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actions and reactions adaptive radiation algae American Museum amphibians ancestral Anchisaurus appear aquatic arboreal armature armored atmosphere author by W. K. bacteria birds body form calcium Cambrian carbon carnivorous cell changes characters chemical elements chemical messengers chlorophyll chromatin colloidal complex compounds Darwin deposits Devonian dinosaurs earth environment enzymes Eocene Epoch eurypterids evolve existing fishes fossil function geologic germ habitat habitat zones heat herbivorous heredity heredity-chromatin hydrogen ichthyosaurs iguanodont inorganic interaction internal secretion invertebrates Jurassic known lifeless limbs living matter mammalian mammals marine mid-Cambrian mosasaurs Museum of Natural Natural History nitrogen North America observed ocean Oligocene organism origin Osborn ostracoderms oxygen pelagic period Permian phase plants and animals plesiosaurs present primitive primordial principle proteins protoplasm Protozoa reptiles reptilian Sauropoda Schuchert seas sharks similar skeleton species stage structure substances swift-moving teeth terrestrial theory tion tissues Triassic types Upper Cretaceous velocity vertebrates W. K. Gregory Walcott
Page 12 - Every body continues in its state of rest, or of uniform motion in a right line, unless it is compelled to change that state by forces impressed upon it.
Page 13 - To every action there is always opposed an equal reaction: or, the mutual actions of two bodies upon each other are always equal and directed to contrary pans.
Page 13 - The change of motion is proportional to the motive force impressed ; and is made in the direction of the right line in which that force is impressed.
Page 8 - Causation is indeed too obscure a principle to bear the weight of the whole structure of theology. As for the argument from design, see how Darwinian ideas have revolutionized it. Conceived as we now conceive them, as so many fortunate escapes from almost limitless processes of destruction, the benevolent adaptations which we find in Nature suggest a deity very different from the one who figured in the earlier versions of the argument. The fact is that these arguments do but follow the combined suggestions...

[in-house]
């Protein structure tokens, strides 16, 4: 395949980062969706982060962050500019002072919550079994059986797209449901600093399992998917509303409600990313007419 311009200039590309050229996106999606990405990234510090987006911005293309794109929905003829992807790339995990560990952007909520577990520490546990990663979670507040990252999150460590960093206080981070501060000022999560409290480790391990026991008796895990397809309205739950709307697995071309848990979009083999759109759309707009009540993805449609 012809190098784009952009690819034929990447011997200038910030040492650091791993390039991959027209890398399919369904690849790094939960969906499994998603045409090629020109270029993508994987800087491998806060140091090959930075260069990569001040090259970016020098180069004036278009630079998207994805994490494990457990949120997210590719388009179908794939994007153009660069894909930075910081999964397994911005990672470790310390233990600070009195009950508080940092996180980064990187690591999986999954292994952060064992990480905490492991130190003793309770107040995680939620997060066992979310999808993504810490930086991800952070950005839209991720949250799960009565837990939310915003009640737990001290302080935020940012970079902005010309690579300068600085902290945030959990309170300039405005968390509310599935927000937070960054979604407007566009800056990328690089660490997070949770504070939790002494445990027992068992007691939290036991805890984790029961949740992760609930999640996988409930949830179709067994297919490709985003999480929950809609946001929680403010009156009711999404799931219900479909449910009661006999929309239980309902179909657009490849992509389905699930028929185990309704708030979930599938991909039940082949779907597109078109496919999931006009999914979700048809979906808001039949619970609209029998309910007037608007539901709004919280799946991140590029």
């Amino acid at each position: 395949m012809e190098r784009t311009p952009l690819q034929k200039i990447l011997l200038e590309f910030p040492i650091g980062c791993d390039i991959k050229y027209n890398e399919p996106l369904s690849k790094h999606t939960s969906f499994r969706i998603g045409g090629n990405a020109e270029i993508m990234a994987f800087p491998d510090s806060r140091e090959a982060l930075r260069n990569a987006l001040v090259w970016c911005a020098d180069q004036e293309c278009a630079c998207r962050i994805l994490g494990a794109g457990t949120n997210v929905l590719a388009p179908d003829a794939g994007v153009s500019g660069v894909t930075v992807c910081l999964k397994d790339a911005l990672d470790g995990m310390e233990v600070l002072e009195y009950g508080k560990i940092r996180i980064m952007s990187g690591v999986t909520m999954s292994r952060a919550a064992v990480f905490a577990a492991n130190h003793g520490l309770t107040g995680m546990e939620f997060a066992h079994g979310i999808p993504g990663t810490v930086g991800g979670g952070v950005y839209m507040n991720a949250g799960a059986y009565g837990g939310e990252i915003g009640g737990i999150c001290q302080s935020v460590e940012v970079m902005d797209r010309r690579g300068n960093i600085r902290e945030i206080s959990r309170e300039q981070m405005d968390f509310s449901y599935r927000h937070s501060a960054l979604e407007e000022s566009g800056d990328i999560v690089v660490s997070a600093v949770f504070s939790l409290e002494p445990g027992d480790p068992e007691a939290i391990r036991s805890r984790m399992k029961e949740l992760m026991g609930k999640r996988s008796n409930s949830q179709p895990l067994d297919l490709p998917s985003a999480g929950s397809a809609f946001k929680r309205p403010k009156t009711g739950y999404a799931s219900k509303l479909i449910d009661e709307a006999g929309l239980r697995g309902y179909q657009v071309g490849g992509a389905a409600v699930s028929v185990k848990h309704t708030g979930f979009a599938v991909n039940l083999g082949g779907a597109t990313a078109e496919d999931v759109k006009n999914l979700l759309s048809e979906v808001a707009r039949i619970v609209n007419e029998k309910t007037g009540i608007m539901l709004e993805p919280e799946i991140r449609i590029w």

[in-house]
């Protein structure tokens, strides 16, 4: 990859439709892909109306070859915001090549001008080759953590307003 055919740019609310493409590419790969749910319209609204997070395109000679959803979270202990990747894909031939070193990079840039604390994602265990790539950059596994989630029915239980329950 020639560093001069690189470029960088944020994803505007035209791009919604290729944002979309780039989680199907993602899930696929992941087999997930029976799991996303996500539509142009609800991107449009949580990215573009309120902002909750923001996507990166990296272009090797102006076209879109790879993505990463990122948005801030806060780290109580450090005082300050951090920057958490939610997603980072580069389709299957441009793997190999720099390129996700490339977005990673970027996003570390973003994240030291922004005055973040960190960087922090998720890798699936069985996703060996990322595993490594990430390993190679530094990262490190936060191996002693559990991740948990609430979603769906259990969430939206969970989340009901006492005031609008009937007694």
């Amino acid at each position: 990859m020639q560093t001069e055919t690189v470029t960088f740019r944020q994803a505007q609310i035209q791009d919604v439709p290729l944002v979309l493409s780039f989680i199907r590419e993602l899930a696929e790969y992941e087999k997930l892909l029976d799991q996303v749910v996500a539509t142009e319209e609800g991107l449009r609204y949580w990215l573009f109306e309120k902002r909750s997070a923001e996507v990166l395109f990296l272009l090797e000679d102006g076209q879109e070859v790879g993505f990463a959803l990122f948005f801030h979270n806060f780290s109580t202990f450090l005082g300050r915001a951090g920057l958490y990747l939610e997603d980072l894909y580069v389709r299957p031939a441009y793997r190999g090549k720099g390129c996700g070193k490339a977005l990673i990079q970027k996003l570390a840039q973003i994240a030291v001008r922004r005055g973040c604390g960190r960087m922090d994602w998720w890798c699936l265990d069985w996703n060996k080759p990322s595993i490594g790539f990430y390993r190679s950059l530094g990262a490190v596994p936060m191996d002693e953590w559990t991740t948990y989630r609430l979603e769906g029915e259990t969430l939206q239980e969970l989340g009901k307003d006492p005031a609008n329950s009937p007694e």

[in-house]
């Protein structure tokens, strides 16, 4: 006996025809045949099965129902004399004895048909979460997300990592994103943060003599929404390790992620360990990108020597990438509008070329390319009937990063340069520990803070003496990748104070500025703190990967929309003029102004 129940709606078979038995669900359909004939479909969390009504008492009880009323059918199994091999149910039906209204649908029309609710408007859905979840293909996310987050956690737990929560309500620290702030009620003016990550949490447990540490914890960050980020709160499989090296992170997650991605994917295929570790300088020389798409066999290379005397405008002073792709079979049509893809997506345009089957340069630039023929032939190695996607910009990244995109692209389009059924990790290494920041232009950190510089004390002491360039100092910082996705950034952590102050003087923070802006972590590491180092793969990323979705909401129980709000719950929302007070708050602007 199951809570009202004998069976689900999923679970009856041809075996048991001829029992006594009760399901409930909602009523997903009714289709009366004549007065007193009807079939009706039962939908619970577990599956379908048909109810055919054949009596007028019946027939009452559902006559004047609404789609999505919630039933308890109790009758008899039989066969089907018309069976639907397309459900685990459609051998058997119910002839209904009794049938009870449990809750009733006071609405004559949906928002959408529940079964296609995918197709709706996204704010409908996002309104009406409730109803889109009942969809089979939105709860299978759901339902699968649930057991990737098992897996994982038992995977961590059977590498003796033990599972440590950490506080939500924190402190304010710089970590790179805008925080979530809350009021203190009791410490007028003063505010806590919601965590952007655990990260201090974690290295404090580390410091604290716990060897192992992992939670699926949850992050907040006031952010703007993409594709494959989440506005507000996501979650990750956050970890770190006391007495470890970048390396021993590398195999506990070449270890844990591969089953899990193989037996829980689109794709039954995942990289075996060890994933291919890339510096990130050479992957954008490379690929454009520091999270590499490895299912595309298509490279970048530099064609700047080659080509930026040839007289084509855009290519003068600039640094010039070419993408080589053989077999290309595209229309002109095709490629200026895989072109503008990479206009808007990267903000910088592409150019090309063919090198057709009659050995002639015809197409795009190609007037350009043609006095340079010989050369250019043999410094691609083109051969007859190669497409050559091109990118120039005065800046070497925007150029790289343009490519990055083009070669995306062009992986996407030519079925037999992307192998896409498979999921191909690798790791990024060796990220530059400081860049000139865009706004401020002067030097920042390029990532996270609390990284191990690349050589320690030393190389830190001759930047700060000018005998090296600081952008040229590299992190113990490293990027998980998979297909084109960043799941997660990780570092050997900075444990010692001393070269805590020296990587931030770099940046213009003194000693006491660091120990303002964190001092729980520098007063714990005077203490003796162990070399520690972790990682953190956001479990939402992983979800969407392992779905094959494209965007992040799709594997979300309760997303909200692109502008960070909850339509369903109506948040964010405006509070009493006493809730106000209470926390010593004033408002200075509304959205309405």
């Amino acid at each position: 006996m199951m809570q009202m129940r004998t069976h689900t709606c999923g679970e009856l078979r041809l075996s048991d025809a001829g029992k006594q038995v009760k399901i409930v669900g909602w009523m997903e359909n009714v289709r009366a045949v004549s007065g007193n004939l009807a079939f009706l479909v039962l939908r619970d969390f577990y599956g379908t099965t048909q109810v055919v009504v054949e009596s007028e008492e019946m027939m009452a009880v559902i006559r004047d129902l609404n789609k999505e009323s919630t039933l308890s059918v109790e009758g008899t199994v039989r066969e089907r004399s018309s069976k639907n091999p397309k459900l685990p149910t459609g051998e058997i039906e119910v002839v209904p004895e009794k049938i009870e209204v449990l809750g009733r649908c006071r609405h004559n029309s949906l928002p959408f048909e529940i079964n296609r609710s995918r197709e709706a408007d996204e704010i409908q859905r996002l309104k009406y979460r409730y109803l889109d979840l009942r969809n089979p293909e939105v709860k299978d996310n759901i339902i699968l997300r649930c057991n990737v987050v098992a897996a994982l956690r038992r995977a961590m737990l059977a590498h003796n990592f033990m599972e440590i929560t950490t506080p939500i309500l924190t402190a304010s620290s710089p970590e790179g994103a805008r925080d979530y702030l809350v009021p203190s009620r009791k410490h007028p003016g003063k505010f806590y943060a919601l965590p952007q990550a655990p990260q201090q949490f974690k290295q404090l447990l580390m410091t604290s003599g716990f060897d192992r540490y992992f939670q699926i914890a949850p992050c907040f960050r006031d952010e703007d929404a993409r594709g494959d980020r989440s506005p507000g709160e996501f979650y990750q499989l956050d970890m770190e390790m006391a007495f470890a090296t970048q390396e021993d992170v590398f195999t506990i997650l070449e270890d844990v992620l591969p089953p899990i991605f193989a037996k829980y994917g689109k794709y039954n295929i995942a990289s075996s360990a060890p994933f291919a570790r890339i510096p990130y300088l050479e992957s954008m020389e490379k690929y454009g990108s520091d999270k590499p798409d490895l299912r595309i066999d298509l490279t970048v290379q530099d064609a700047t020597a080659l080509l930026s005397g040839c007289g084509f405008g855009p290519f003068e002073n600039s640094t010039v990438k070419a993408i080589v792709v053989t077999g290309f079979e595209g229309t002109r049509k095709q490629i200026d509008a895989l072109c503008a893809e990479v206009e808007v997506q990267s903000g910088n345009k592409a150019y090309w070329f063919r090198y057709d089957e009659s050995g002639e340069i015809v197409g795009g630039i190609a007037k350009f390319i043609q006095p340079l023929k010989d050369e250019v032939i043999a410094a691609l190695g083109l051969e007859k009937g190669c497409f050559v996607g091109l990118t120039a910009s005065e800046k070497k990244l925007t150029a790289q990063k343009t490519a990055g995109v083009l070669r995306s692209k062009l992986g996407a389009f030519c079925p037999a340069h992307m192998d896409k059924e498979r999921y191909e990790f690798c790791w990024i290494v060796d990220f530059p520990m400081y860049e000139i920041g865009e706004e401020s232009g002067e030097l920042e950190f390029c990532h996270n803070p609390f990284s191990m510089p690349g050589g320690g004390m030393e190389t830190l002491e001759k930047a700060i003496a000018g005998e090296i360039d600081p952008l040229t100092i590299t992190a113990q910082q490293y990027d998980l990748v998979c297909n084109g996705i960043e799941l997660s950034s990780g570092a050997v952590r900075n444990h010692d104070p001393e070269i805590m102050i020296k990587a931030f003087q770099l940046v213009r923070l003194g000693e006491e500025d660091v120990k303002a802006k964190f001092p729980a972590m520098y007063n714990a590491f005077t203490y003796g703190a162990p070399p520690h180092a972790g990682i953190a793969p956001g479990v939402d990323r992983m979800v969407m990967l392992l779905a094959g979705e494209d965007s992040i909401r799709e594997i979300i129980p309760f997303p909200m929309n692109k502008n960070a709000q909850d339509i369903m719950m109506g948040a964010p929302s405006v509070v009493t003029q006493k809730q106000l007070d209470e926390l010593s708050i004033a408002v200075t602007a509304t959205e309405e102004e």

Page x - Thus the long period of evolution, experiment, and reasoning which began with the French natural philosopher, Buffon, one hundred and fifty years ago, ends in 1916 with the general feeling that our search for causes, far from being near completion, has only just begun. "Our present state of opinion is this: we know to some extent how plants and animals and man evolve; we do not know why they evolve.
Page 298 - Bull. 3, p. 1-233, 29 pis. 1914, The Upper Cretaceous and Eocene floras of South Carolina and Georgia : US Geol.
Page 9 - Nature produces those things which, being continually moved by a certain principle contained in themselves, arrive at a certain end."2 What this internal moving principle is remains to be discovered.
Page 57 - It will, in short, become possible to introduce into the economy a molecular mechanism which, like a very cunningly- contrived torpedo, shall find its way to some particular group of living elements, and cause an explosion among them, leaving the rest untouched.
Page 286 - The essential difference between living and nonliving matter consists then in this: the living cell synthetizes its own complicated specific material from indifferent or non-specific simple compounds of the surrounding medium, while the crystal simply adds the molecules found in its supersaturated solution. This synthetic power of transforming small "building stones...